Confidence in the party has also been shaken by two major land speculation scandals. One involved the state-run Korea Land and Housing Corp, and the other implicated DP's presidential candidate Lee Jae-myung who approved a housing project as mayor of Seongnam city in 2015.

He has denied giving preferential treatment to the owner of an asset management firm that reaped massive profits from the project while the city government suffered losses.

Mr Lee has vowed to make real estate reforms his top priority if he gets elected.

The main opposition People Power Party's presidential candidate Yoon Seok-youl has promised 2.5 million new homes if he gets elected, out of which 300,000 would be small apartments to be sold below market price to first-time buyers in their 20s and 30s.

Elsewhere in the world, housing is also a key election issue.

Tax credit for first-time buyers

United States President Joe Biden pledged a tax credit worth up to US$15,000 (S$20,500) for first-time homebuyers. That could be a game-changer in some areas, especially the South and Midwest where property values are generally lower than in coastal cities. A Bill was introduced in Congress in April.

In Canada, Prime Minister Justin Trudeau, whose Liberals won re-election with a minority government, promised to introduce a two-year ban on foreign homebuyers.

Governments have also stepped up restrictions in a bid to bring down property prices exacerbated by the pandemic.

In Beijing, authorities are planning to roll out a pilot property tax programme. It is part of the drive for common prosperity - the current phase of economic development where more focus is placed on redistributing wealth.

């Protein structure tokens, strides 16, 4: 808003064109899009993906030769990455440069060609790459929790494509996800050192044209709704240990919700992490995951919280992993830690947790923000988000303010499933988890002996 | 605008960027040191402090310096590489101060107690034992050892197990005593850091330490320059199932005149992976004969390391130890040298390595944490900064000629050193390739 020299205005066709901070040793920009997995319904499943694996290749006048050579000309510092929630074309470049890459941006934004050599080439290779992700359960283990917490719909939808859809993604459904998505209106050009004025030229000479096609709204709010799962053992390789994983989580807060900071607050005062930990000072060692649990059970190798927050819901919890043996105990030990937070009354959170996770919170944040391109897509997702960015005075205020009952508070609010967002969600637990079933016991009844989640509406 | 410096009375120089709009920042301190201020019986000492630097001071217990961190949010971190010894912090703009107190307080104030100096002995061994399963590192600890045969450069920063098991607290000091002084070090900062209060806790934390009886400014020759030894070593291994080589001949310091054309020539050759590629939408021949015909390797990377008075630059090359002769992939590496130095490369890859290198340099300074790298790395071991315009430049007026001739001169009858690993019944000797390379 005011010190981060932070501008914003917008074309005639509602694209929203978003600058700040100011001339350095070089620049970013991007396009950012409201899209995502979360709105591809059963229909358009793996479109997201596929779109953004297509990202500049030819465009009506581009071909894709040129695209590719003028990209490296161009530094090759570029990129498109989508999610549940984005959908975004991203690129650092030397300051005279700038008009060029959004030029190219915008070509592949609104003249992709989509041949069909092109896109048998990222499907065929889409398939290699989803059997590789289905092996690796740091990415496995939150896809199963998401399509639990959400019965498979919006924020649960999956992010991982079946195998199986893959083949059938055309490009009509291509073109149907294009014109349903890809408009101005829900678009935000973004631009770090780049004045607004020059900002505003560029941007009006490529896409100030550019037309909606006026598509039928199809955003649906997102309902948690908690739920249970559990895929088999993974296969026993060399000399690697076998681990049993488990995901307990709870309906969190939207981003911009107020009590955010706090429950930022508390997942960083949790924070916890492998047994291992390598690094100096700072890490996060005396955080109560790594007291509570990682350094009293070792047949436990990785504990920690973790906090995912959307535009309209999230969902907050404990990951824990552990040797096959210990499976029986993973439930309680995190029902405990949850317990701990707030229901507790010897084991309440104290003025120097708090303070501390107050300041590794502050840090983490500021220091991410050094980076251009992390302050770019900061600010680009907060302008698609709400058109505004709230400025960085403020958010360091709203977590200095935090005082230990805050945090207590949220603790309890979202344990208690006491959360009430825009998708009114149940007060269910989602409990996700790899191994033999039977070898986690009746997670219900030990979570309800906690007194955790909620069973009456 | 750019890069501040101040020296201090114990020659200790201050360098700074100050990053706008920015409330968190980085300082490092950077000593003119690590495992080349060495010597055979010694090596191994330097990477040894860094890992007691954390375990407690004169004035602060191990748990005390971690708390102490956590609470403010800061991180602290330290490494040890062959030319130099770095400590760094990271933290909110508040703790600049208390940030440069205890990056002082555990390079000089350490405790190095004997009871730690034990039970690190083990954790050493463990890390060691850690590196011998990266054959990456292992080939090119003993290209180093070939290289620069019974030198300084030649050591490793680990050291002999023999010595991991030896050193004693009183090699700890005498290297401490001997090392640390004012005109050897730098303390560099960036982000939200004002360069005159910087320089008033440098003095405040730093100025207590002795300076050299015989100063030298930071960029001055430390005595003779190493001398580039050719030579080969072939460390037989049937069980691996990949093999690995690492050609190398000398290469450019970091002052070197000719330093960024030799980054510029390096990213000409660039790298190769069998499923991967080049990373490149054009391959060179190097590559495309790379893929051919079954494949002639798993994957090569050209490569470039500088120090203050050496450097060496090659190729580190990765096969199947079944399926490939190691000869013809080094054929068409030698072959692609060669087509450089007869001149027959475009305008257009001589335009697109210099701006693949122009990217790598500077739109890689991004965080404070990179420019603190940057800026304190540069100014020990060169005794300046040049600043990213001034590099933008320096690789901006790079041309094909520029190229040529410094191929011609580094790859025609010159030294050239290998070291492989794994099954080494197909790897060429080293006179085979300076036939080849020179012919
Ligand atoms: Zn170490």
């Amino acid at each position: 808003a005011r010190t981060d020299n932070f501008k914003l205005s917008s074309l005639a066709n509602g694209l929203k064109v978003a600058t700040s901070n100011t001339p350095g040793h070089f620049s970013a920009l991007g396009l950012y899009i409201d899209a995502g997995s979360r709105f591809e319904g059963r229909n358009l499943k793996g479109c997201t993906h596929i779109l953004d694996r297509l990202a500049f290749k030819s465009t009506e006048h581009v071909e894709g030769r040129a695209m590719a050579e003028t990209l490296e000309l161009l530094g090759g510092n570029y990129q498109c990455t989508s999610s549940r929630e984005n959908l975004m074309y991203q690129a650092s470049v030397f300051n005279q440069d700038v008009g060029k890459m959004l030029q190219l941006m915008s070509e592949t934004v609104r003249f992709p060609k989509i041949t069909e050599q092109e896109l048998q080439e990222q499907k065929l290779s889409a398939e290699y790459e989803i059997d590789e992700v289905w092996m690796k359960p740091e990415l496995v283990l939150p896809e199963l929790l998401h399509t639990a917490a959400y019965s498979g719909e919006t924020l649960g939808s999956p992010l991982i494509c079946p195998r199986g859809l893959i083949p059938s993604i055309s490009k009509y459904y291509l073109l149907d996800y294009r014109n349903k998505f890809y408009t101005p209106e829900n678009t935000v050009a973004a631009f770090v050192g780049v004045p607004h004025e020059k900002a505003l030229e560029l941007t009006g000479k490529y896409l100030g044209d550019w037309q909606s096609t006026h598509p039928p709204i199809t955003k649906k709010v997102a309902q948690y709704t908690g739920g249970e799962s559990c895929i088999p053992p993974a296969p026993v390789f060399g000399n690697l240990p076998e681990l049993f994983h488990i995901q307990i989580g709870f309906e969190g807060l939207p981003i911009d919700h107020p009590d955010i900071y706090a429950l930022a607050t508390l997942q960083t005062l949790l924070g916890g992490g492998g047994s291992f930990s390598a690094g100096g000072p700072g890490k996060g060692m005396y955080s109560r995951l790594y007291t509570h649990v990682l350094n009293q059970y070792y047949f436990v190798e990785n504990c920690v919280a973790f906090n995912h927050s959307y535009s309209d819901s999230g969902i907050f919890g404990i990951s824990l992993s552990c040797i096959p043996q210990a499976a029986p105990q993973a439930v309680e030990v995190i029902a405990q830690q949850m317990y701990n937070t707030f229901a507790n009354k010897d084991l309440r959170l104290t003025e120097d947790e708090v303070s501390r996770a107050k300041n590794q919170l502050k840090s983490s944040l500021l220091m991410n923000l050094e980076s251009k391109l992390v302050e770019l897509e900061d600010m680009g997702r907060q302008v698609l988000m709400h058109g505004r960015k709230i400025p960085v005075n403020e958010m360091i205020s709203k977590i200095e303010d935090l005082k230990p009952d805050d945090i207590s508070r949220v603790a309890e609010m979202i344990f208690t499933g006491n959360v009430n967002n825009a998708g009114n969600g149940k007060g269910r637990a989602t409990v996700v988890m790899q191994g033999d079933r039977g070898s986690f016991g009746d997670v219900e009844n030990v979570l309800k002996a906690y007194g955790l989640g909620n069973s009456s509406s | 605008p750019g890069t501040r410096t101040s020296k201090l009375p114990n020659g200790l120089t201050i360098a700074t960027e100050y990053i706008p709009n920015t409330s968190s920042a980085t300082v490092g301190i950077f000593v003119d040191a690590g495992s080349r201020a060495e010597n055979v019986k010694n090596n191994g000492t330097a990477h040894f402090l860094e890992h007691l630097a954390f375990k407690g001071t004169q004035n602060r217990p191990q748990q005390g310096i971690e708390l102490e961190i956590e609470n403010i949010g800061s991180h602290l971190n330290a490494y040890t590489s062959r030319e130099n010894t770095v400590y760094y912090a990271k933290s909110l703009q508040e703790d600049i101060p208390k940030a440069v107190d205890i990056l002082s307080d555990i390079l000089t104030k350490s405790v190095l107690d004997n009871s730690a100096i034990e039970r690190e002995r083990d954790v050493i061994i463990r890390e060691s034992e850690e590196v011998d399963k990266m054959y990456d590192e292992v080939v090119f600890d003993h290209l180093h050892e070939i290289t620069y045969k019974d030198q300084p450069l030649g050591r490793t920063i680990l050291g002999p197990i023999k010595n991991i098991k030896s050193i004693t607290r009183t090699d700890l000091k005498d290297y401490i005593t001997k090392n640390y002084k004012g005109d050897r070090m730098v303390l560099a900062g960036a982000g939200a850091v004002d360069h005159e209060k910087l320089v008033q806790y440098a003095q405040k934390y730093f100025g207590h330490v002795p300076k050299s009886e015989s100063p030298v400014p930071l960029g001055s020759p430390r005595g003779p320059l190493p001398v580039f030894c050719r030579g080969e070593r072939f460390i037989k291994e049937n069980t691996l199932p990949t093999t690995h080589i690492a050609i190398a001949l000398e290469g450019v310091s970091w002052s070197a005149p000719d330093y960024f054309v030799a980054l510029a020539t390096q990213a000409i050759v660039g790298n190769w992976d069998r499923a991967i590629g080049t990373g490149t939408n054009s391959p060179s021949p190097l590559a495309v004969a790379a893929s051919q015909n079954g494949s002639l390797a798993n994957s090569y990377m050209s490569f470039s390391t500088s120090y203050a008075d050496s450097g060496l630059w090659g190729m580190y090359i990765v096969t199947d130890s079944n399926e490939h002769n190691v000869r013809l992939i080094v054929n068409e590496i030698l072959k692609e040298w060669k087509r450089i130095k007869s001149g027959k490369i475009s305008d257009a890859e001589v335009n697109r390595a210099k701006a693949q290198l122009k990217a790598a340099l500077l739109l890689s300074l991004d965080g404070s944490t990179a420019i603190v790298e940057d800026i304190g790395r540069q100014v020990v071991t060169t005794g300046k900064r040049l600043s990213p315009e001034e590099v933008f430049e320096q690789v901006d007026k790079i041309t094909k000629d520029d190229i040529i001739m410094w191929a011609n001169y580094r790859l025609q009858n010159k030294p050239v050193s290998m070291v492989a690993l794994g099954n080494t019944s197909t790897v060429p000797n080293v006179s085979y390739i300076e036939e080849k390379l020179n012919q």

As President Xi Jinping said, "homes are for living in, and not for speculation".

While there are no nationwide taxes on residential property, Shanghai and Chongqing started levying them on urban homes as part of an experiment in 2011. It was hard to gauge the effects given that the tax rate was low, and there were many exemptions, economists told ST.

A construction site near residential buildings in Beijing. China has been trying to prevent its asset bubble from bursting, but bringing prices down will not be a popular move as many have their wealth tied up in property. PHOTO: REUTERS

High property prices, particularly in first-tier cities, are a common complaint among younger Chinese, who want to start a family in cities where they were not born in. The high costs are also partly why millennials are delaying childbirth and even marriage.

China's home ownership is 90 per cent, based on central bank data. But the cost of an apartment in Shenzhen - China's Silicon Valley - is 43.5 times a resident's average salary.